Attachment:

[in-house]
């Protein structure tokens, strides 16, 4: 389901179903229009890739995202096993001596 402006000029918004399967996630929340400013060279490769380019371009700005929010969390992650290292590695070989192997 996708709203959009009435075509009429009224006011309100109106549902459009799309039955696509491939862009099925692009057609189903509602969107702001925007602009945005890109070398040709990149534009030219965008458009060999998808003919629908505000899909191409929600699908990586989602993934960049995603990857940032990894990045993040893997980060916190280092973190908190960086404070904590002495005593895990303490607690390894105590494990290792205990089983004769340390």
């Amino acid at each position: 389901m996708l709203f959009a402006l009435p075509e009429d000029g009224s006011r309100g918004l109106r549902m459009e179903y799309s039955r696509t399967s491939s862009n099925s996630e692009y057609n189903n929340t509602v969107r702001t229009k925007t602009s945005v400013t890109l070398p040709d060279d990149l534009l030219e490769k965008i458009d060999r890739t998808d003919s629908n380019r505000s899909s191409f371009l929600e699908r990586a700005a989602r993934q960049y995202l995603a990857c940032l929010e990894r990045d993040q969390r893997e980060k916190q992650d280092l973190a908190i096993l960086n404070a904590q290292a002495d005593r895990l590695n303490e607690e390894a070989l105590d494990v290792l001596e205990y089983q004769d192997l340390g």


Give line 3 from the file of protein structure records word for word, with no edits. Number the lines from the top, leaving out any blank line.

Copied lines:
């Amino acid at each position: 389901m996708l709203f959009a402006l009435p075509e009429d000029g009224s006011r309100g918004l109106r549902m459009e179903y799309s039955r696509t399967s491939s862009n099925s996630e692009y057609n189903n929340t509602v969107r702001t229009k925007t602009s945005v400013t890109l070398p040709d060279d990149l534009l030219e490769k965008i458009d060999r890739t998808d003919s629908n380019r505000s899909s191409f371009l929600e699908r990586a700005a989602r993934q960049y995202l995603a990857c940032l929010e990894r990045d993040q969390r893997e980060k916190q992650d280092l973190a908190i096993l960086n404070a904590q290292a002495d005593r895990l590695n303490e607690e390894a070989l105590d494990v290792l001596e205990y089983q004769d192997l340390g």